Looking back, the little bay alongside was a pretty combination of sights: relentless series of waves, beach, a few fishermen and trees in the background.
I found myself circumnavigating the Kadinamkulam Lake. A high point on the road allowed me a 270 degree view around me. Sunshine, calm blue-green waters and the ever present coconut trees.
My exploratory trip was first north-west to the Muthala Pozhi Harbour, and after I could not go any further, I tracked back south-east along the Kadinamkulam Lake, and again back up north-west along the lake.
The backwaters are an incredible sight. God's Own Country, they say, for good reason. The atmosphere all around the Kadinamkulam Lake seemed to embody the words 'calm' and 'peace'. Only the electricity transmission wires betrayed the signs of civilization.
Not a tourist was in sight. There were not too many locals, either. Just the blue-green backwaters with little ripples of waves running around.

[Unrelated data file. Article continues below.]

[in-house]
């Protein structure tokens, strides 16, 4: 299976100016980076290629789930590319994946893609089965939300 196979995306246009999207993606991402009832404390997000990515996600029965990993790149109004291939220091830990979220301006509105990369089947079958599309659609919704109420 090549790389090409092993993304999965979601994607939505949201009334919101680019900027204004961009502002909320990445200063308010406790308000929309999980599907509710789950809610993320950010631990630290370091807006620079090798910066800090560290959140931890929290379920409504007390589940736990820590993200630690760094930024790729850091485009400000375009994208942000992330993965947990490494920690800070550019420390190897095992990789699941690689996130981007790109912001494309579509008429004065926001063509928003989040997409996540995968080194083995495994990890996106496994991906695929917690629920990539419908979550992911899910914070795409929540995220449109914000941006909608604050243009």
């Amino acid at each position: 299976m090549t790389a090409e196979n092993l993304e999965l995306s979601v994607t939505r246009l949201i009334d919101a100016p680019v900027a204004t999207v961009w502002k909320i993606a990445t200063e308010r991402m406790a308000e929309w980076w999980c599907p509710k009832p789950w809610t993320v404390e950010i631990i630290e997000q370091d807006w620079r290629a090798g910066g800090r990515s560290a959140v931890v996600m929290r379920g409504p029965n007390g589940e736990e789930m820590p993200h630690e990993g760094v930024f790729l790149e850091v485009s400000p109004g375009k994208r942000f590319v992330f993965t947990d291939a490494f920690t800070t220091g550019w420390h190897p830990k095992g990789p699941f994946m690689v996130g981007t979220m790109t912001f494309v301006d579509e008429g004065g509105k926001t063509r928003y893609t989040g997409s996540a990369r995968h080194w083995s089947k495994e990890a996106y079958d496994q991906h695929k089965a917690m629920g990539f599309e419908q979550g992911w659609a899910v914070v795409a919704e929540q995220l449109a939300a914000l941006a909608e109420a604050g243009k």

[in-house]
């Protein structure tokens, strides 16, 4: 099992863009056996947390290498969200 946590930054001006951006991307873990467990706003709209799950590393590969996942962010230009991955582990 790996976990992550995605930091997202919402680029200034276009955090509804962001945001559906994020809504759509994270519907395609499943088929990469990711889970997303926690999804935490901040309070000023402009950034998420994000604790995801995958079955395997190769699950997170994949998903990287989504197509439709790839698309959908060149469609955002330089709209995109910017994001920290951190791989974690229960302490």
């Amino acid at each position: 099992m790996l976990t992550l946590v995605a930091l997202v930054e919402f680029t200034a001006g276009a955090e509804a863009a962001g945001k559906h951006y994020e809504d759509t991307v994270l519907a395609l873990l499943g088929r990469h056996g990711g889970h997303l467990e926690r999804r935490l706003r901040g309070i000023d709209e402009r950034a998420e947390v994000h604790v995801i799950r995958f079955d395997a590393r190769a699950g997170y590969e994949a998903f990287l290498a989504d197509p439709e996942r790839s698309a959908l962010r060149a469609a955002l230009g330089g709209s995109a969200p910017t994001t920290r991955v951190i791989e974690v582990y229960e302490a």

The area near the Murukkumpuzha Railway Station east of the Lake was rather busy, with large stores, small stores, even smaller stores (selling red, yellow and green bananas!), busy streets, buses, cars, two-wheelers and pedestrians. However, the vicinity of the Lake was once again deserted but for a boatload of people far away. I wondered what they were doing out there. Thinking about the past, maybe? The Lake used to be a lifeline for passengers and commerce in the decades gone by. Times have changed. Today, it is unlikely that any family in Kerala does not have a family member working overseas. This transition has been a tremendous source of inflow of wealth over the past thirty years or so. Consequently, not many citizens feel the need to continue with traditional ways of life.
Folks have bought cycles, motorcycles, scooters and cars. Many folks use public transport. The once busy lake is virtually unused today, ironically symbolized by the tired and worn looking boat that seems to have been abandoned several years ago.
The Kadinamkulam pier appears to have been painted not too long ago, a cheerful, bright blue colour, all set for for passengers to arrive.
The wait will be endless, forlorn and forgotten. No passengers will arrive. For the Kadinamkulam Ferry plies no more.